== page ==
Public Outreach

As part of the multi-barrier approach to safe drinking water, which encourages drinking water protection at all stages, from the source to your tap, the Pennichuck Corporation has been working for years to keep the public informed about its water. This information campaign applies to a broad audience, from schoolchildren to homeowners and businesses. Topics range from pollution sources to how individuals can influence water quality. Click the links below to learn more about Pennichuck’s ongoing public outreach efforts or scroll down for general watershed information and a glossary of terms.

The Pennichuck Brook Watershed occupies land in five southern New Hampshire towns, including Nashua, Merrimack, Amherst, Milford, and Hollis. The primary water supply consists of about 195 acres of water in a series of chain ponds that includes Harris Pond, Bowers Pond, and Holts Pond. There are also several other ponds in the watershed that store water upstream from the water supply ponds. The overall watershed area is 17,300 acres with 10 subwatersheds of roughly 1,200-3,200 acres each. After flowing through the chain ponds, Pennichuck Brook ultimately joins the Merrimack River.

Best Management Practices (BMPs) – Structural, nonstructural, and managerial techniques that are recognized to be the most effective and practical means to control nonpoint source pollutants yet are compatible with the productive use of the resource to which they are applied.

Detention – Storage of water over brief periods of time to manage the flow.

E. coli – E. coli, Escherichia coli, is a common type of bacteria that lives inside of the intestines of warm blooded animals. In the environment, it comes from human and animal waste.

Fecal Coliform Bacteria – Fecal coliforms are bacteria that are associated with human or animal waste. Their presence is a strong indication of sewage or animal waste contamination, however, not all fecal coliforms originate from feces.

Ground Water – The supply of fresh water found beneath the Earth’s surface, usually in aquifers, which is often used for supplying wells and springs.

Impervious – Used in reference to surfaces that are resistant to the movement or passage of water. Impervious surfaces can include asphalt, concrete, rooftops, and highly compacted soils.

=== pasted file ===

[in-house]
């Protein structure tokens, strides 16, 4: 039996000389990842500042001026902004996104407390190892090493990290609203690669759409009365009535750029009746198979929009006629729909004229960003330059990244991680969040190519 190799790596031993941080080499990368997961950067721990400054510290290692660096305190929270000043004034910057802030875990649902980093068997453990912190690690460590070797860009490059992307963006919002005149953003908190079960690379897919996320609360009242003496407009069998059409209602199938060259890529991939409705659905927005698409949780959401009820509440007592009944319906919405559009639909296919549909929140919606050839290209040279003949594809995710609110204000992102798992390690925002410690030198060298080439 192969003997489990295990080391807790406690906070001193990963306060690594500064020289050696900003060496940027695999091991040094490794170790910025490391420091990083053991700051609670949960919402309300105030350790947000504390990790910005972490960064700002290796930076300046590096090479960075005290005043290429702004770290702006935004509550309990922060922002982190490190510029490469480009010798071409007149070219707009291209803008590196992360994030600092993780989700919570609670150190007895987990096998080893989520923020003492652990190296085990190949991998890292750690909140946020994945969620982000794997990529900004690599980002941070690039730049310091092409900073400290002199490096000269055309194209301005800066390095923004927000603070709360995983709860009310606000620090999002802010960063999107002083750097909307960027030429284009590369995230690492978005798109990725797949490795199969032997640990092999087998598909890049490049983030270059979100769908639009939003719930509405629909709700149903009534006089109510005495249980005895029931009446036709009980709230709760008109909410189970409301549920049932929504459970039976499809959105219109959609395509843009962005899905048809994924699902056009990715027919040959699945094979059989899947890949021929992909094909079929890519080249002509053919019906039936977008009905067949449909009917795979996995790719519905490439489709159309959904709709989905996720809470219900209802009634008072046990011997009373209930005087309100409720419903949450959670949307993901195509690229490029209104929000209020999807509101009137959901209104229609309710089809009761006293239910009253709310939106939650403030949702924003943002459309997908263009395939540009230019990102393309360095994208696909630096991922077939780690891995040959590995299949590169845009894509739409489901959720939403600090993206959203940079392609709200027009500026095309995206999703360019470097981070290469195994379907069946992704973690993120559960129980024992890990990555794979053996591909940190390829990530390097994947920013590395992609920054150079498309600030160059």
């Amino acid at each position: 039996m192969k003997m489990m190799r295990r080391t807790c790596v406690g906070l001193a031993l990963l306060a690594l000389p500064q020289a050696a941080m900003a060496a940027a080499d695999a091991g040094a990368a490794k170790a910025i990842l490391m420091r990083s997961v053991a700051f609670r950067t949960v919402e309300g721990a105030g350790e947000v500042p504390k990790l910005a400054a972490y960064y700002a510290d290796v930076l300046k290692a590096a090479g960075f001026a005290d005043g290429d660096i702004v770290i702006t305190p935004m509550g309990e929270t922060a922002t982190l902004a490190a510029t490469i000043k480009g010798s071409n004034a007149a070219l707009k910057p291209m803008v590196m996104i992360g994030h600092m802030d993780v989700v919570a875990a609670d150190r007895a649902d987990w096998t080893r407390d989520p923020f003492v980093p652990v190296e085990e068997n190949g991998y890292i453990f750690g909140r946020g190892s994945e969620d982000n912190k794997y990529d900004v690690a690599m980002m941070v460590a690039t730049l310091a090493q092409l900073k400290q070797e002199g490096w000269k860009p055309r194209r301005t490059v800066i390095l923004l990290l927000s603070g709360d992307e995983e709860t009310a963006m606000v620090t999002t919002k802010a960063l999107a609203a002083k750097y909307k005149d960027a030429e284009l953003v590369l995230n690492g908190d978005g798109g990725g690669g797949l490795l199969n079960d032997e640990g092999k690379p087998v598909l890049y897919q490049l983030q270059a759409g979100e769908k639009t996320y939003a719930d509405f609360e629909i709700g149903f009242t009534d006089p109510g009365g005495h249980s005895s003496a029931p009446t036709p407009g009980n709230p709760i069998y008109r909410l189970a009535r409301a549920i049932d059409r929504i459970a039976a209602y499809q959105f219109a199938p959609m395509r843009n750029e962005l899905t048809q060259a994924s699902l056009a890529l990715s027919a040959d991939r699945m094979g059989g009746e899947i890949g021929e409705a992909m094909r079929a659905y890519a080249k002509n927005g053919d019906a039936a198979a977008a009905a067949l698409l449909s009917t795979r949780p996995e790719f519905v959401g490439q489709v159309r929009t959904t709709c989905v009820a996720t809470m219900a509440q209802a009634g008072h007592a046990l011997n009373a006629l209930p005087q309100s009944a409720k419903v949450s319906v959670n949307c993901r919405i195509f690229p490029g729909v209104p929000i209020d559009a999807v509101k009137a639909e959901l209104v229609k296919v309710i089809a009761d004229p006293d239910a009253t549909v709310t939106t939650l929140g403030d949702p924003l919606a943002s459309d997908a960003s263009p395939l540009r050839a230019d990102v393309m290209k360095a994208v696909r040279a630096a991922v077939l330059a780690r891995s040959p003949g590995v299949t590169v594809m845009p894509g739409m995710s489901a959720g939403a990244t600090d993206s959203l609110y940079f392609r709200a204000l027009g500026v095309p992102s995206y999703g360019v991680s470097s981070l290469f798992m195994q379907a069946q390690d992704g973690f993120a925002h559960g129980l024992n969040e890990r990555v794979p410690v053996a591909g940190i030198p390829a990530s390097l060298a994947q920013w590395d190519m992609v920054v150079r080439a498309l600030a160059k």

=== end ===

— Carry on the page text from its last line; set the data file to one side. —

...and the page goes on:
Infiltration – The flow of water from the land surface into the soil or subsurface.

Non-Point Source – Pollution sources which are diffuse and do not have a single point of origin, or are not introduced into a receiving stream from a specific outlet. The pollutants are generally carried off the land by stormwater runoff. The commonly used categories for non-point sources are: agriculture, forestry, urban, mining, construction, dams and channels, land disposal, and saltwater intrusion.

Nutrient – Any substance that is assimilated (taken in) by organisms and promotes growth. Nitrogen and phosphorous are nutrients which promote the growth of algae.

Nutrient pollution – Contamination of water resources by excessive inputs of nutrients; in surface waters, excess algal production is a major concern.

Point Source – A stationery location or fixed facility from which pollutants are discharged or emitted. Also, any single identifiable source of pollution, e.g., a pipe, ditch, ship, ore pit, or factory smokestack.

Pollutant – Generally, any substance introduced into the environment that adversely affects the usefulness of a resource.

Stormwater – Stormwater runoff, snow melt runoff, and surface runoff/drainage that flows over the ground surface or through the ground directly into streams, rivers, or lakes.

Surface Water – All water naturally open to the atmosphere (rivers, lakes, reservoirs, streams, etc.).

Total Maximum Daily Load (TMDL) – A TMDL is a calculation of the maximum amount of a pollutant that a water body can receive and still meet water quality standards.

Watershed – The land area from which water drains into a stream, river, or reservoir. An area of land that contributes runoff to one specific delivery point; large watersheds may be composed of several smaller “subwatersheds,” each of which contributes runoff to different locations that ultimately combine at a common delivery point.